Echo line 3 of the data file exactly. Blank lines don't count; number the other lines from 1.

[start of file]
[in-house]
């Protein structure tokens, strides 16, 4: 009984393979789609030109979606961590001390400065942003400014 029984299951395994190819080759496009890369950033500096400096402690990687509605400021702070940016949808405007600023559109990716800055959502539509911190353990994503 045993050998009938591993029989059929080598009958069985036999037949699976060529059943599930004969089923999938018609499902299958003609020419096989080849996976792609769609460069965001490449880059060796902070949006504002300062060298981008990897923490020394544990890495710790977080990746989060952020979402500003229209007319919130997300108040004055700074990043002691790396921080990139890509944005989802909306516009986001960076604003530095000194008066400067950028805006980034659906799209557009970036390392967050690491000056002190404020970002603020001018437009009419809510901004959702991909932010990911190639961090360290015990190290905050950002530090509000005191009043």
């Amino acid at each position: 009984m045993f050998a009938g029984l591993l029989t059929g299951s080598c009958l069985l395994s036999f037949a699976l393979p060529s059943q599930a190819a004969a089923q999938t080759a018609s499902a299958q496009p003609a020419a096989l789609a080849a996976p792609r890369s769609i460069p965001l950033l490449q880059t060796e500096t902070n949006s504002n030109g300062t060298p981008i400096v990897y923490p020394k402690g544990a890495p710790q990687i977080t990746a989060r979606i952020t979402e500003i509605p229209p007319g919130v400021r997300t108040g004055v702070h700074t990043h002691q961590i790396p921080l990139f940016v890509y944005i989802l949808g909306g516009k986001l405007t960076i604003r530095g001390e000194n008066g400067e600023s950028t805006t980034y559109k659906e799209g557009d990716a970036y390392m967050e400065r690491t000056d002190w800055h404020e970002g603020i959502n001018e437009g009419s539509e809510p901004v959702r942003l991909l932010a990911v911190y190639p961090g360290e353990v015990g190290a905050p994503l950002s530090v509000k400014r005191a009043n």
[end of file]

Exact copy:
């Amino acid at each position: 009984m045993f050998a009938g029984l591993l029989t059929g299951s080598c009958l069985l395994s036999f037949a699976l393979p060529s059943q599930a190819a004969a089923q999938t080759a018609s499902a299958q496009p003609a020419a096989l789609a080849a996976p792609r890369s769609i460069p965001l950033l490449q880059t060796e500096t902070n949006s504002n030109g300062t060298p981008i400096v990897y923490p020394k402690g544990a890495p710790q990687i977080t990746a989060r979606i952020t979402e500003i509605p229209p007319g919130v400021r997300t108040g004055v702070h700074t990043h002691q961590i790396p921080l990139f940016v890509y944005i989802l949808g909306g516009k986001l405007t960076i604003r530095g001390e000194n008066g400067e600023s950028t805006t980034y559109k659906e799209g557009d990716a970036y390392m967050e400065r690491t000056d002190w800055h404020e970002g603020i959502n001018e437009g009419s539509e809510p901004v959702r942003l991909l932010a990911v911190y190639p961090g360290e353990v015990g190290a905050p994503l950002s530090v509000k400014r005191a009043n």